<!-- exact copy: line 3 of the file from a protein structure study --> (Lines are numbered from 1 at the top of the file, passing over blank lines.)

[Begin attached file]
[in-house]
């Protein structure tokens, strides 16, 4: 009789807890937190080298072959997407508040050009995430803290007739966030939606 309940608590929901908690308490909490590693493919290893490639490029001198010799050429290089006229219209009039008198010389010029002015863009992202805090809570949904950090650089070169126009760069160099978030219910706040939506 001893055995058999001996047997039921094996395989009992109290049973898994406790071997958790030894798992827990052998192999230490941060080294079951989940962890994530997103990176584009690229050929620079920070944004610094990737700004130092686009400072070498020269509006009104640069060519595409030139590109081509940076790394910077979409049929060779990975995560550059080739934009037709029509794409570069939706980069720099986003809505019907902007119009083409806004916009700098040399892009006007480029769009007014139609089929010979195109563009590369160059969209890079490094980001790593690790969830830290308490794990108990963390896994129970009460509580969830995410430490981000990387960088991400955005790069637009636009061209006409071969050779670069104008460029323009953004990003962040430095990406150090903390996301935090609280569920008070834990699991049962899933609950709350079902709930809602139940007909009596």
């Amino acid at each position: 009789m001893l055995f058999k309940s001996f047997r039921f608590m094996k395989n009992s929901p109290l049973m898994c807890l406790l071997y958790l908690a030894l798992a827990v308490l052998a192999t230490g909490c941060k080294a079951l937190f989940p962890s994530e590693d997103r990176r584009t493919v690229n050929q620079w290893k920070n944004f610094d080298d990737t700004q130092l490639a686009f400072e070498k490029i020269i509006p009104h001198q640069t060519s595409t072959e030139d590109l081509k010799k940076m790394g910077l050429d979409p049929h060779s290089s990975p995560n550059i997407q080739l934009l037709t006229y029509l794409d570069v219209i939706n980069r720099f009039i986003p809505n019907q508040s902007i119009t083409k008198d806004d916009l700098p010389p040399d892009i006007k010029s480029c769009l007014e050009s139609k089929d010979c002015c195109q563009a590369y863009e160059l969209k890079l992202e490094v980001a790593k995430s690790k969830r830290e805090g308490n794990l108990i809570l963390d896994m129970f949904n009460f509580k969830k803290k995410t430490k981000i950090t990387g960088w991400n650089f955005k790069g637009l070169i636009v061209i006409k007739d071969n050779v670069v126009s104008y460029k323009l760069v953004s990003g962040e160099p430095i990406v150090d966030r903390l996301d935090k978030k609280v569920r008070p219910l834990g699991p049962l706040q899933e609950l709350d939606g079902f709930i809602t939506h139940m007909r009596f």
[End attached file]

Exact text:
């Amino acid at each position: 009789m001893l055995f058999k309940s001996f047997r039921f608590m094996k395989n009992s929901p109290l049973m898994c807890l406790l071997y958790l908690a030894l798992a827990v308490l052998a192999t230490g909490c941060k080294a079951l937190f989940p962890s994530e590693d997103r990176r584009t493919v690229n050929q620079w290893k920070n944004f610094d080298d990737t700004q130092l490639a686009f400072e070498k490029i020269i509006p009104h001198q640069t060519s595409t072959e030139d590109l081509k010799k940076m790394g910077l050429d979409p049929h060779s290089s990975p995560n550059i997407q080739l934009l037709t006229y029509l794409d570069v219209i939706n980069r720099f009039i986003p809505n019907q508040s902007i119009t083409k008198d806004d916009l700098p010389p040399d892009i006007k010029s480029c769009l007014e050009s139609k089929d010979c002015c195109q563009a590369y863009e160059l969209k890079l992202e490094v980001a790593k995430s690790k969830r830290e805090g308490n794990l108990i809570l963390d896994m129970f949904n009460f509580k969830k803290k995410t430490k981000i950090t990387g960088w991400n650089f955005k790069g637009l070169i636009v061209i006409k007739d071969n050779v670069v126009s104008y460029k323009l760069v953004s990003g962040e160099p430095i990406v150090d966030r903390l996301d935090k978030k609280v569920r008070p219910l834990g699991p049962l706040q899933e609950l709350d939606g079902f709930i809602t939506h139940m007909r009596f």